Satya Nadella is Microsoft's new CEO, and Microsoft's new CEO is Satya Nadella!

Satya Nadella has officially been named as Microsoft's third CEO, following the short line of Bill Gates and, until today, Steve Ballmer. Those are some enormous shoes to fill, both figuratively and literally. He inherits an enormous task as well — to steer one of the world's largest and most important companies into the future. That Microsoft chose Nadella, a cloud and enterprise veteran, gives us our first hint at their course. But just a hint.

Will Nadella's Microsoft eschew the consumer electronics side and steer hard towards business and infrastructure? Xbox One just launched, and Microsoft just bought Nokia, but on how many fronts does the new CEO want to engage? Ironically, without a consumer-facing side, Microsoft could become like their oldest rival, IBM — tremendously successful, but almost invisible to the mainstream. Nadella seems to like gaming, however, and it's still the earliest of new days, so who knows? iOS and OS X users benefit from Microsoft's Exchange ActiveSync, and from several apps, including some versions of Office. Where do you think Microsoft will go? Where should they go?

For ongoing coverage of Microsoft's new CEO, Satya Nadella, keep it locked to Windows Phone Central.

Rene Ritchie

Editor-in-Chief of iMore, co-host of Iterate, Debug, Review, The TV Show, Vector, ZEN & TECH, and MacBreak Weekly podcasts. Cook, grappler, photon wrangler. Follow him on Twitter and Google+.

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Satya Nadella is Microsoft's new CEO, and Microsoft's new CEO is Satya Nadella!

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They need to do what they do well. Windows 8 was a fiasco. If they don't admit this to themselves then they have a long road ahead.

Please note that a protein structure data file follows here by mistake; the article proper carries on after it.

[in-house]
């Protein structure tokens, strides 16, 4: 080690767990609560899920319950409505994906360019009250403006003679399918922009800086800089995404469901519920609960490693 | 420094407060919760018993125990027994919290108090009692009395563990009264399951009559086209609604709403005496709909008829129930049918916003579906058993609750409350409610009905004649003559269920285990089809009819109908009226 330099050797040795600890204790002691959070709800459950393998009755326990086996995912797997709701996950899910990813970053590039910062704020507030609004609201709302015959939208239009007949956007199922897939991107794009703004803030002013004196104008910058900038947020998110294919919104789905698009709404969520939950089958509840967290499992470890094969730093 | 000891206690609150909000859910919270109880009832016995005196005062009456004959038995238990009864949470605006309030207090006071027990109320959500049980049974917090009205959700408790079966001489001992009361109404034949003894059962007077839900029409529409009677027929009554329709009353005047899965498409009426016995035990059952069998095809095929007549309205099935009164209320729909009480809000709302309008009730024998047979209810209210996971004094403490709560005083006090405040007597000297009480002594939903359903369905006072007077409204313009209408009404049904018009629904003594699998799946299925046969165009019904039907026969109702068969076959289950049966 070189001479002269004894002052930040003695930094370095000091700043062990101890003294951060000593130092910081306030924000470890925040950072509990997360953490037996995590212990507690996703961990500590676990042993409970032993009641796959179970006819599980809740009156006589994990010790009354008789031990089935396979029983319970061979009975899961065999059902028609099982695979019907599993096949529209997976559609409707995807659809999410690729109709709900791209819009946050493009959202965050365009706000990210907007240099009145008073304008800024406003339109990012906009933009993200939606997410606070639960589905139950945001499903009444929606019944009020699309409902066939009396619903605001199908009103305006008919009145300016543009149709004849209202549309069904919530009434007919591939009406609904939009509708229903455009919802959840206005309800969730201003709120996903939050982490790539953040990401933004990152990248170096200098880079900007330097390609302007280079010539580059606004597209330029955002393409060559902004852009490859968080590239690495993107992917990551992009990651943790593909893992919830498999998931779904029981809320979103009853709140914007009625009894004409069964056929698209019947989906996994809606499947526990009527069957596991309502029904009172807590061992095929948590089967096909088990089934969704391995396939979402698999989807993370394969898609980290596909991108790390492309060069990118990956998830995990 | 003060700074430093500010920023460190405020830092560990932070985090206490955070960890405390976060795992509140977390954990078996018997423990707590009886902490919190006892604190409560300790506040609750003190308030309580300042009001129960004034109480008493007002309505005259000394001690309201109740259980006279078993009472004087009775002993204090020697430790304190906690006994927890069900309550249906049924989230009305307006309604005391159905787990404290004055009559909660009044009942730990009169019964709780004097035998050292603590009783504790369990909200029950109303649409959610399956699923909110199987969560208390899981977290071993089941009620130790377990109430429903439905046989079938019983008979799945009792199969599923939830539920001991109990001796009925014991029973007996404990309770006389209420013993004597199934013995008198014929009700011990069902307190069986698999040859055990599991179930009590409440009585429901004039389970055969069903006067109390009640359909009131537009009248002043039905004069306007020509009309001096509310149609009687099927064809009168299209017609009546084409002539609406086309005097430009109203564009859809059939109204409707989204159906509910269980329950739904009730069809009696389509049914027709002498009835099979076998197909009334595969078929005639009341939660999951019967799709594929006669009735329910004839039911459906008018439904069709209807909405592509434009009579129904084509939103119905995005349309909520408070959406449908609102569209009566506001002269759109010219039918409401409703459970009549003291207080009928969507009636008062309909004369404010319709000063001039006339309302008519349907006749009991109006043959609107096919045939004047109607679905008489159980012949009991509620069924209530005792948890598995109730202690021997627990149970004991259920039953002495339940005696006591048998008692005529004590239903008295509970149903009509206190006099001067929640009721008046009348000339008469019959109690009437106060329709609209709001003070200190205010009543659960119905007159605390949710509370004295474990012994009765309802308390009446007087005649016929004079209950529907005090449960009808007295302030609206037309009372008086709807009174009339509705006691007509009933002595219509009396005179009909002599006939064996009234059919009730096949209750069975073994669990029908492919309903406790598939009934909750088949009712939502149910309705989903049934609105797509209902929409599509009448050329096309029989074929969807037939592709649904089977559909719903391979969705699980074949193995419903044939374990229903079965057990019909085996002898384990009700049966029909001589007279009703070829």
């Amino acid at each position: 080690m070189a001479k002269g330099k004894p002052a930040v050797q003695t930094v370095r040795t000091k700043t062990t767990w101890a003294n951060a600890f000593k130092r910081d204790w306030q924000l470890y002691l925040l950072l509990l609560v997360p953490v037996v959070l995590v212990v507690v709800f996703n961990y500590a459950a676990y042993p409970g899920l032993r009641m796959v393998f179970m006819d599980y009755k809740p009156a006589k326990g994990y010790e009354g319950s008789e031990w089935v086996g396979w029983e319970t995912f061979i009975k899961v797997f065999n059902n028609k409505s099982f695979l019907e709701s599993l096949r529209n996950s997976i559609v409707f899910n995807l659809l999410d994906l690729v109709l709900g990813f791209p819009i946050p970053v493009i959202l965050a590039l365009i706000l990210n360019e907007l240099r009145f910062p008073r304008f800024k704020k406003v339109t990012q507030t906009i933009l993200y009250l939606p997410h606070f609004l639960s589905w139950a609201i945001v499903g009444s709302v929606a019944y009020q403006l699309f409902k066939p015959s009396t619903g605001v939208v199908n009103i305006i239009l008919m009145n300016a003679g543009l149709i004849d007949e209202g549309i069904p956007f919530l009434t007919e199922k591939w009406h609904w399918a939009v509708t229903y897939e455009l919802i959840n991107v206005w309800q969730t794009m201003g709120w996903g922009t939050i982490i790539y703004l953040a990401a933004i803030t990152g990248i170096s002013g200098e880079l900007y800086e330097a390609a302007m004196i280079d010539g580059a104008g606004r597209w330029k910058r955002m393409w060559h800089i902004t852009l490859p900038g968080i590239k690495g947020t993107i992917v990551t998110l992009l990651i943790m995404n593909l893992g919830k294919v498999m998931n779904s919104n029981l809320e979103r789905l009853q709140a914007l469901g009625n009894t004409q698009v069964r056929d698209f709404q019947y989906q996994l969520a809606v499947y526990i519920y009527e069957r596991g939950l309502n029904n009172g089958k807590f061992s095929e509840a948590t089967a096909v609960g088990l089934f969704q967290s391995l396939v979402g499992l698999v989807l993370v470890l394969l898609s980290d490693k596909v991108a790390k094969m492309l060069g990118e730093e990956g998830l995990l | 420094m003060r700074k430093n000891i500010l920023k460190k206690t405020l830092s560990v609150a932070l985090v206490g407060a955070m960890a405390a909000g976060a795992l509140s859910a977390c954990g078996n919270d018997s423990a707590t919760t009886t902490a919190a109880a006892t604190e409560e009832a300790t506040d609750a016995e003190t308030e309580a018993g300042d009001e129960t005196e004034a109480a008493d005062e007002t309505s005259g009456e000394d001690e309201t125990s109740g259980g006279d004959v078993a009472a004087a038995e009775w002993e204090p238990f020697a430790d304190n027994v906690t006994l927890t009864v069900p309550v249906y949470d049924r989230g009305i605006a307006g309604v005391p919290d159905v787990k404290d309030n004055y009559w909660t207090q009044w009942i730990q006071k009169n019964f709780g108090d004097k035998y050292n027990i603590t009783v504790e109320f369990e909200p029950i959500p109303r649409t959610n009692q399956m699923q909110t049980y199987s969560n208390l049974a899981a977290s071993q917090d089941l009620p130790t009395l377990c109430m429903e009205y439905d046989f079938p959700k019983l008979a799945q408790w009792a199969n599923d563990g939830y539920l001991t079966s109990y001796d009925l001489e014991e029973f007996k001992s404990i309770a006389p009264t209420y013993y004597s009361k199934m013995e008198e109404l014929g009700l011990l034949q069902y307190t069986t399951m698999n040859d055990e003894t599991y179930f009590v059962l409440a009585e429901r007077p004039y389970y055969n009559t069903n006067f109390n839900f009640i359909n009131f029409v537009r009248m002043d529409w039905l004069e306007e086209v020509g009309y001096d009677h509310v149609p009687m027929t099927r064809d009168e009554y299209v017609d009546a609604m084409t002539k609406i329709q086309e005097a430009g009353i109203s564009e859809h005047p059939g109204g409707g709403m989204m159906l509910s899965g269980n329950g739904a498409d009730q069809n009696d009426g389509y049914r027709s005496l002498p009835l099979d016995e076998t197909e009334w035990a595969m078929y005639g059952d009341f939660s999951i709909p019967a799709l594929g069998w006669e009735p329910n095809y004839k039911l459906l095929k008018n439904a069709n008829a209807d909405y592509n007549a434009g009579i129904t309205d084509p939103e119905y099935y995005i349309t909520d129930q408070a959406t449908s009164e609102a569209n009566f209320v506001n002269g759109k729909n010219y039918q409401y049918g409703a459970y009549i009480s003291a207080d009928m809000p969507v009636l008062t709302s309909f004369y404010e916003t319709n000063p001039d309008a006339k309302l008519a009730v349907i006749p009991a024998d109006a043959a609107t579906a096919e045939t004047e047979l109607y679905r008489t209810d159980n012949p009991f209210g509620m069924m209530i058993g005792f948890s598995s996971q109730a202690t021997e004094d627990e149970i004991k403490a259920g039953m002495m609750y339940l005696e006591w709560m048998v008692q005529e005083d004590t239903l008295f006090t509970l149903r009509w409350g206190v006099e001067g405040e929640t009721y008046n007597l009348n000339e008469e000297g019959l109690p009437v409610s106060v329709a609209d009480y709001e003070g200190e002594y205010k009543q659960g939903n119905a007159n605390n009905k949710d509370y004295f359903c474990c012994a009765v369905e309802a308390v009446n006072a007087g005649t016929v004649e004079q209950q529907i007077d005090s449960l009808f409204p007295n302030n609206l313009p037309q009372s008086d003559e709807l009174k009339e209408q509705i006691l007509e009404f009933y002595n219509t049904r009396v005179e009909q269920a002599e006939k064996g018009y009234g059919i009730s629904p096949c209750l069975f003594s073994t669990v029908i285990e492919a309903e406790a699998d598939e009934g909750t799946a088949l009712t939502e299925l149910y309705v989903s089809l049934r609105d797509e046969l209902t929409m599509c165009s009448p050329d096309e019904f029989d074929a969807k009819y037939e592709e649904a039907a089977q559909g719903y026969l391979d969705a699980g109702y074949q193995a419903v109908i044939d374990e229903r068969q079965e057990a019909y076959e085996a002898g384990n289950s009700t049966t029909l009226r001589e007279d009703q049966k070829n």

I think a lot of these recent either or comparisons of MS's options are pandering to the drama queens. I've read suggestions that they jettison everything but software because of the disparity of margins between things like Office and Xbox. But diversification is not about picking the largest basket to carry your eggs in. If you can be competitively profitable in your product's market and it not interfere with your overall business then I see no reason for them to ditch hardware/services for software....too much reliance on short term stock prices is no way to run a business. It would make the stock look nice for a while, but at some point you are stuck with that single large basket trying to ensure long term viability.

I think if they focused on refinement and polish of existing products that they could remain competitive in their current markets...although with reduced foot print some areas as the hardware landscape changes. The idea that they could just buy their way to the top of new markets, as Balmer famously claimed, is absurd. Perhaps the new guy will actually focus on substance instead of new labels and re-packaging.

From Microsoft’s PR "... He joined Microsoft 22 years ago because he saw how clearly Microsoft empowers people to do magical things and ultimately make the world a better place..."

Well, looks like someone pulled a page from Apple’s playbook! I mean, you could basically change "Microsoft" for "Apple" in that sentence... It’s so Apple-y, it looks like it’s a passage from the original iPad’s unveiling.

That is great! Glad to see they stayed with someone within. It appears everyone really like this guy. Congratulations!

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